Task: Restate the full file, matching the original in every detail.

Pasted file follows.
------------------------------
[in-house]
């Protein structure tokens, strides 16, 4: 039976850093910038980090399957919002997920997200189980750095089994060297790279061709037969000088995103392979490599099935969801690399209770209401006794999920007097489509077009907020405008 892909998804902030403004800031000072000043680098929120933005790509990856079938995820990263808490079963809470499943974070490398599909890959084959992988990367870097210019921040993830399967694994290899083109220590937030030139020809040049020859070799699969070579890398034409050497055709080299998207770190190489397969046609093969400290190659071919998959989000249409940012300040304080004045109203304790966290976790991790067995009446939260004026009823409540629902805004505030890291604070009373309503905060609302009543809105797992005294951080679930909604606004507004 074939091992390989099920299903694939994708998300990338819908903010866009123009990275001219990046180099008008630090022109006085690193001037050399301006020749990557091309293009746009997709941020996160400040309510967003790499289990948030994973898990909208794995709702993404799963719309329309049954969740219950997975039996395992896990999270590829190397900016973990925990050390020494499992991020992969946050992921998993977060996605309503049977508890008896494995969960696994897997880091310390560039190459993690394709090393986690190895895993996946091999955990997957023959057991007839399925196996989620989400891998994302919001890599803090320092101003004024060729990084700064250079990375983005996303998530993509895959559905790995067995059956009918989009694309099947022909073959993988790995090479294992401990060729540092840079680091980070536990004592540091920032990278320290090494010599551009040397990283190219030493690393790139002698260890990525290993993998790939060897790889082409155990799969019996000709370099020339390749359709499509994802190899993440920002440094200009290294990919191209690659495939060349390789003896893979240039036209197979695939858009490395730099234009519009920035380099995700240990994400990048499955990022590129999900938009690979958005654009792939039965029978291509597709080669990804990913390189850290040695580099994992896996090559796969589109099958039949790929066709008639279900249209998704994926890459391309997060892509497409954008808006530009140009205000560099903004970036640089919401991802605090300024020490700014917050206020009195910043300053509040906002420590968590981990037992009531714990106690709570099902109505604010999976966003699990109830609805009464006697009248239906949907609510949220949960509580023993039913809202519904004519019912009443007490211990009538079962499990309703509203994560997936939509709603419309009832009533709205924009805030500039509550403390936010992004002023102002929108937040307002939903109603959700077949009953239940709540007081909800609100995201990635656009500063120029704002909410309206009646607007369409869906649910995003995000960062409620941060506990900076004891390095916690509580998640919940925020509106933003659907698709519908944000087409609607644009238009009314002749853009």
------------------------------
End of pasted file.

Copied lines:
[in-house]
């Protein structure tokens, strides 16, 4: 039976850093910038980090399957919002997920997200189980750095089994060297790279061709037969000088995103392979490599099935969801690399209770209401006794999920007097489509077009907020405008 892909998804902030403004800031000072000043680098929120933005790509990856079938995820990263808490079963809470499943974070490398599909890959084959992988990367870097210019921040993830399967694994290899083109220590937030030139020809040049020859070799699969070579890398034409050497055709080299998207770190190489397969046609093969400290190659071919998959989000249409940012300040304080004045109203304790966290976790991790067995009446939260004026009823409540629902805004505030890291604070009373309503905060609302009543809105797992005294951080679930909604606004507004 074939091992390989099920299903694939994708998300990338819908903010866009123009990275001219990046180099008008630090022109006085690193001037050399301006020749990557091309293009746009997709941020996160400040309510967003790499289990948030994973898990909208794995709702993404799963719309329309049954969740219950997975039996395992896990999270590829190397900016973990925990050390020494499992991020992969946050992921998993977060996605309503049977508890008896494995969960696994897997880091310390560039190459993690394709090393986690190895895993996946091999955990997957023959057991007839399925196996989620989400891998994302919001890599803090320092101003004024060729990084700064250079990375983005996303998530993509895959559905790995067995059956009918989009694309099947022909073959993988790995090479294992401990060729540092840079680091980070536990004592540091920032990278320290090494010599551009040397990283190219030493690393790139002698260890990525290993993998790939060897790889082409155990799969019996000709370099020339390749359709499509994802190899993440920002440094200009290294990919191209690659495939060349390789003896893979240039036209197979695939858009490395730099234009519009920035380099995700240990994400990048499955990022590129999900938009690979958005654009792939039965029978291509597709080669990804990913390189850290040695580099994992896996090559796969589109099958039949790929066709008639279900249209998704994926890459391309997060892509497409954008808006530009140009205000560099903004970036640089919401991802605090300024020490700014917050206020009195910043300053509040906002420590968590981990037992009531714990106690709570099902109505604010999976966003699990109830609805009464006697009248239906949907609510949220949960509580023993039913809202519904004519019912009443007490211990009538079962499990309703509203994560997936939509709603419309009832009533709205924009805030500039509550403390936010992004002023102002929108937040307002939903109603959700077949009953239940709540007081909800609100995201990635656009500063120029704002909410309206009646607007369409869906649910995003995000960062409620941060506990900076004891390095916690509580998640919940925020509106933003659907698709519908944000087409609607644009238009009314002749853009």